Friday, March 14, 2008

Bear, Stearns and Future Ticking Timebombs

One of Wall Street's most aggressive--and admired--firms got their booties saved today by actions taken by the Federal Reserve System acting in conjunction with JP Morgan Chase Bank.

On the Street, once the other firms lose confidence in a firm's ability to perform on its trading commitments, most of which are made by two people from two firms talking on the telephone--no written contracts--the suspect firm is doomed. Who's going to make deals with a firm they may be out of business before the trade even "settles?" Nobody.

The Street lost confidence in Bear, Stearns (BS) and other firms would no longer trade with them.

BS is BIGTIME, the second largest player in mortgage-backed securities, next to Lehman Brothers. BS could not be allowed to wither up and die, not without a fight.

So the Fed used its most powerful and rarely employed tool--which I won't describe in detail here--to give the boys over at Bear at least a 28-day extension of their existence.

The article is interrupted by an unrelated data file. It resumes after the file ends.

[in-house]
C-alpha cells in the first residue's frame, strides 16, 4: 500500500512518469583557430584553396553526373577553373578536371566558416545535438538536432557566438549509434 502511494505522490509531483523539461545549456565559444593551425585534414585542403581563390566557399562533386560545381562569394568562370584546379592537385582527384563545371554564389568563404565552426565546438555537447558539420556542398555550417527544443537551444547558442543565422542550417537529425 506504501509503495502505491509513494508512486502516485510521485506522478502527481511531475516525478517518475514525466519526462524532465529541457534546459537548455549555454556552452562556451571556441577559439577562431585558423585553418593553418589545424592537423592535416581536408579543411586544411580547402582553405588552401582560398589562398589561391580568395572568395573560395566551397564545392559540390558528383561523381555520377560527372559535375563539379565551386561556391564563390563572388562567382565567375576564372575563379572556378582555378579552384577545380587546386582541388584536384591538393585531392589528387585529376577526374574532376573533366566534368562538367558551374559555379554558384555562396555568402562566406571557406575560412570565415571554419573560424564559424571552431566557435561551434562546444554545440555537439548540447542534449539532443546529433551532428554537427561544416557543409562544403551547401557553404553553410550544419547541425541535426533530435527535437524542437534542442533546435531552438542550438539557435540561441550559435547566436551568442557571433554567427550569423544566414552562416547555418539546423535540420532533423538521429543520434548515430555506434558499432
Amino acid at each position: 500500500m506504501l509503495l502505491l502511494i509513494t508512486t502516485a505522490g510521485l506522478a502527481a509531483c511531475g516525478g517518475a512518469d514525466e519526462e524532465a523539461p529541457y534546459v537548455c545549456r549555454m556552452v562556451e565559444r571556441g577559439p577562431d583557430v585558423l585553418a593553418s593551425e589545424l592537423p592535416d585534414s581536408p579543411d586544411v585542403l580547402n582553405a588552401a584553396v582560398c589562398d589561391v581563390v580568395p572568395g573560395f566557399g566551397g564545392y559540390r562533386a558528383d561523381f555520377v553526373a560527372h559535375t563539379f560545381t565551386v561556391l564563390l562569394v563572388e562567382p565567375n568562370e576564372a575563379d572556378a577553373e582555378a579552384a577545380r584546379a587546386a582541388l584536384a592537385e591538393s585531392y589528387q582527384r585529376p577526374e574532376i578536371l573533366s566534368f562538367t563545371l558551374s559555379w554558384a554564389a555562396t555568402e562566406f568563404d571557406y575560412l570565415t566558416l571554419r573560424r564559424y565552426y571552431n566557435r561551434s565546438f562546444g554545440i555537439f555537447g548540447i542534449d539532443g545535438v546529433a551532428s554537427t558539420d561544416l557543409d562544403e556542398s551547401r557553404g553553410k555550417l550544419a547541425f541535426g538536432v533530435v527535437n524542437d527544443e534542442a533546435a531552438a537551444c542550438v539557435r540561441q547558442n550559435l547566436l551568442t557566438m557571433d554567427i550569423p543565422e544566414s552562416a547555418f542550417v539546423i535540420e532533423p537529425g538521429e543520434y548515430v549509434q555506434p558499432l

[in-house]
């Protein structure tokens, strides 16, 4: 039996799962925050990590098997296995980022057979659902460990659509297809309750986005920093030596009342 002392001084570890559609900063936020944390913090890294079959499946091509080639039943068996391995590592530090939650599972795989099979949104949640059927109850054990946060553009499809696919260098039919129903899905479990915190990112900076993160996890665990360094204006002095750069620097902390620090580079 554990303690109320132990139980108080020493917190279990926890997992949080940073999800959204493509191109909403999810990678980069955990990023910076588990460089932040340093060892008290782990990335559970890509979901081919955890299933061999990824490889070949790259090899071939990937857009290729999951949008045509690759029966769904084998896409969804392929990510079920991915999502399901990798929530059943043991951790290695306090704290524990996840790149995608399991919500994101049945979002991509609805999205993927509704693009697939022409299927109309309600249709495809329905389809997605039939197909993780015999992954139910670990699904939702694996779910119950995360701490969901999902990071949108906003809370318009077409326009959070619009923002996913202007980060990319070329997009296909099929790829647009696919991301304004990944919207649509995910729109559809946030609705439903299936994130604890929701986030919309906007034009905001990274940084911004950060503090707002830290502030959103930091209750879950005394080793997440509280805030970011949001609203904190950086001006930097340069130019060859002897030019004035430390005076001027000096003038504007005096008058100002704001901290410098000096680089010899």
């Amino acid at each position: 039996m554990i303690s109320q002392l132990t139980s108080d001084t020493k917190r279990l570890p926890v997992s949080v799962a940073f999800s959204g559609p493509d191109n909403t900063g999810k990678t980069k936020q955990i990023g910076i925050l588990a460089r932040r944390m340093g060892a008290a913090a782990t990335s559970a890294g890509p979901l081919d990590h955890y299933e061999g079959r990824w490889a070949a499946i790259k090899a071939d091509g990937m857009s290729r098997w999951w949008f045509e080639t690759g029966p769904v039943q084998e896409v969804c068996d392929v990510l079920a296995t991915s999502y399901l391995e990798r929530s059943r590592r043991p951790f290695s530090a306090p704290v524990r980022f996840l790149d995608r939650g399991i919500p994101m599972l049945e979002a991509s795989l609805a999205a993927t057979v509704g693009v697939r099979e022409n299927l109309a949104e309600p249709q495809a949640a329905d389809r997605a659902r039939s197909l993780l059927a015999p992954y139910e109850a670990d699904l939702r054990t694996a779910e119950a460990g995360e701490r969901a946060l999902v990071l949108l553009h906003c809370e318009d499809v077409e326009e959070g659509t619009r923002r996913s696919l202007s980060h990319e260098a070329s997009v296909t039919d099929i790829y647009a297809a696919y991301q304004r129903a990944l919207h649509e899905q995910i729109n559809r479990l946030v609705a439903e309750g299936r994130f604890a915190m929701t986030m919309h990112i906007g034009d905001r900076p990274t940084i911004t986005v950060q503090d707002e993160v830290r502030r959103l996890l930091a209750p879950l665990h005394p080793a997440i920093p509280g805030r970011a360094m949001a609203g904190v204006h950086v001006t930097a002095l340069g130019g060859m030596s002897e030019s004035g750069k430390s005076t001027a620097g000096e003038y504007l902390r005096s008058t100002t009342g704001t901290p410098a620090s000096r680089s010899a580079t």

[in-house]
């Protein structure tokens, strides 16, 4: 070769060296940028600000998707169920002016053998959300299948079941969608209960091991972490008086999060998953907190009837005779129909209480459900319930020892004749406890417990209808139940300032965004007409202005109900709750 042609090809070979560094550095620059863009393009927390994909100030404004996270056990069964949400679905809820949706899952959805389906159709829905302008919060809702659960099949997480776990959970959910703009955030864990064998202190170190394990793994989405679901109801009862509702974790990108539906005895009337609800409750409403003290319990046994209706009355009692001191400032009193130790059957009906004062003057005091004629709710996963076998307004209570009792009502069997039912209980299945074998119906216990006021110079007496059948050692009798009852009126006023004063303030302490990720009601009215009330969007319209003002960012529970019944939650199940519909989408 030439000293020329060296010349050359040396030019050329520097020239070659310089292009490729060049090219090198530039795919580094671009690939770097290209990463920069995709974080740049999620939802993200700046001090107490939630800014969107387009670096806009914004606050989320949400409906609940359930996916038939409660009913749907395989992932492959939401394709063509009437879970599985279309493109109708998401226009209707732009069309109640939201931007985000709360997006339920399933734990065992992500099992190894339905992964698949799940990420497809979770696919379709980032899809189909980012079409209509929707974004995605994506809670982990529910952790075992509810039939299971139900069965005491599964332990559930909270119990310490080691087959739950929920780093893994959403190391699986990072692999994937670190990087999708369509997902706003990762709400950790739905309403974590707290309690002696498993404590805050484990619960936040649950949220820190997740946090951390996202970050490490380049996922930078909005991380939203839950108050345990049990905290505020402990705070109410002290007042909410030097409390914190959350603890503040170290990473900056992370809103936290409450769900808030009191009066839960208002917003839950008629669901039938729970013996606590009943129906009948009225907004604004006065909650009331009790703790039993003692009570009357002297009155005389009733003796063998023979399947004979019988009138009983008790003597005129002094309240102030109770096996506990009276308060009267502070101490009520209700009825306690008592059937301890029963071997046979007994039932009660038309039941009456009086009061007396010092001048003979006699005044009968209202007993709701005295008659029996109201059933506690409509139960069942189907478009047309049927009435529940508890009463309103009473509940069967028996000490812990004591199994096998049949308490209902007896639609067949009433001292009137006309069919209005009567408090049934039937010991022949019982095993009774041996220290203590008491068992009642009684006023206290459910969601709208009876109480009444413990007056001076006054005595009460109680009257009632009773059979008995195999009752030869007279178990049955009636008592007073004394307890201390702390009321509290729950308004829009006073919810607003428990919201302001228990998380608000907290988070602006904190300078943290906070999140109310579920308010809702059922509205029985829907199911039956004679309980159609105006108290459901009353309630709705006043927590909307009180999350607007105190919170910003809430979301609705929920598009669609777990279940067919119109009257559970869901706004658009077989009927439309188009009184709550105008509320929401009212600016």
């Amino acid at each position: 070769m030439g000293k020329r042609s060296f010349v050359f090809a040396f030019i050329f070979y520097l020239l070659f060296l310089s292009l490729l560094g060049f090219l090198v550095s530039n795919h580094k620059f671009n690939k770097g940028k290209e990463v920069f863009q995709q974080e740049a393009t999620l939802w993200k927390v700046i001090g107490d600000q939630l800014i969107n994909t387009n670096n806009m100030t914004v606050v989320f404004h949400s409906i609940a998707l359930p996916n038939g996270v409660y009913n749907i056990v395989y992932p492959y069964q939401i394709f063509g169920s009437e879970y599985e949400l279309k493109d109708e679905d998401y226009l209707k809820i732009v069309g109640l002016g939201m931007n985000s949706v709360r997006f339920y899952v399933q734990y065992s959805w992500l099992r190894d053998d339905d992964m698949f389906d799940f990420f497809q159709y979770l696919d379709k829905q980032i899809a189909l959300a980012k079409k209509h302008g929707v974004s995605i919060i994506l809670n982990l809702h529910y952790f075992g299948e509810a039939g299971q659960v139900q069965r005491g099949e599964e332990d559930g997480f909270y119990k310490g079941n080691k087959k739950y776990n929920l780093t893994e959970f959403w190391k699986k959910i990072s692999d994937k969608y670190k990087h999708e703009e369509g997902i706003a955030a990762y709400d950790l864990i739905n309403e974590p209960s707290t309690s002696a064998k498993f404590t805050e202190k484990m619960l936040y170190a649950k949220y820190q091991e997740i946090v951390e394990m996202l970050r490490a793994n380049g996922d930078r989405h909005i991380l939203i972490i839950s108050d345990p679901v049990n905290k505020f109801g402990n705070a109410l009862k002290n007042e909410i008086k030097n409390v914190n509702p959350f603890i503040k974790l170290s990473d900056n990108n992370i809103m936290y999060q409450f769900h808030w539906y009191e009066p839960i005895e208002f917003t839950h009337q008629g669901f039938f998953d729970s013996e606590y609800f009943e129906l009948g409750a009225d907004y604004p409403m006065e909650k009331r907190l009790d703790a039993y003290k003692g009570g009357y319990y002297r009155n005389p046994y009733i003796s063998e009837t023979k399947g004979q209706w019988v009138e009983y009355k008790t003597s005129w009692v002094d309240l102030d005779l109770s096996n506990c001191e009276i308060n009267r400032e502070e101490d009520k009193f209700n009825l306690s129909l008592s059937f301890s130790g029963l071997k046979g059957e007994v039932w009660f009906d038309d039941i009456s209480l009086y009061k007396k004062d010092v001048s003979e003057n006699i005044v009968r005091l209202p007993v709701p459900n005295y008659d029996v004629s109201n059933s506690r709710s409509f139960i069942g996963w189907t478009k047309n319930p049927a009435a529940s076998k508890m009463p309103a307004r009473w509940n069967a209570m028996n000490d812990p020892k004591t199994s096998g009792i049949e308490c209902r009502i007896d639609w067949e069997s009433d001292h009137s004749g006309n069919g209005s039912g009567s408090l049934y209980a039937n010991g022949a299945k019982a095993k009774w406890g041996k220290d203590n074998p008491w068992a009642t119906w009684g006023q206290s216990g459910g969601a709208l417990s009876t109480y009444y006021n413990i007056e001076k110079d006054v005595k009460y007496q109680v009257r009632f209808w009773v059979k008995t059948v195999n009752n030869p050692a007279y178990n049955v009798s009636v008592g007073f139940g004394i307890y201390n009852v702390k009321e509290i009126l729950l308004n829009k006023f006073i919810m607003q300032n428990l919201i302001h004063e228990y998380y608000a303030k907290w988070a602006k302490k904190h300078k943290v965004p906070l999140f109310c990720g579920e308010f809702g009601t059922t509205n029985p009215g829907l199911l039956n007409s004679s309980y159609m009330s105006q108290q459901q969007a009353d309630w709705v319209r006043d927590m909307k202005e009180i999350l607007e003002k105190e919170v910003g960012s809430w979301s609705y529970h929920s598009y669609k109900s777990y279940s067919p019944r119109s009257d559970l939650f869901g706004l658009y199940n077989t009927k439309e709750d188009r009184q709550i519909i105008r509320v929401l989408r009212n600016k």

Of course, the poor slob who is about to have his house taken away by foreclosure gets no such individual attention. He either pays-up or gets the boot. He can fail; Bear, Stearns can't.

Yes, the scenario reeks of unfairness. Yet it is justifiable in a macro-economic sense.

The real problems are that the BS-bailout is unlikely to save the firm from extinction, merely to delay it; and that the Fed has found itself in a position of having insufficient data to accurately anticipate what is yet to come from the Depression in the Housing Market.

This Depression has been apparent to those in the real estate biz for quite some time. Yet the Fed could not seem to even see, yet alone connect, the dots that inter-relate the housing market and the explosion in shaky mortgage-backed securities to the rest of the economy.

The Fed believed to problems could be "contained" within the housing market itself, much like Saddam's ambitions to rule the entire Middle East could. The Fed was wrong. The Fed slept as the housing market collapse extended its tentacles to other sectors of the economy.

Now we have Time bombs waiting to explode all over the economy, particularly in the Banking/Finance sector. BS is small change compared to what lies ahead.

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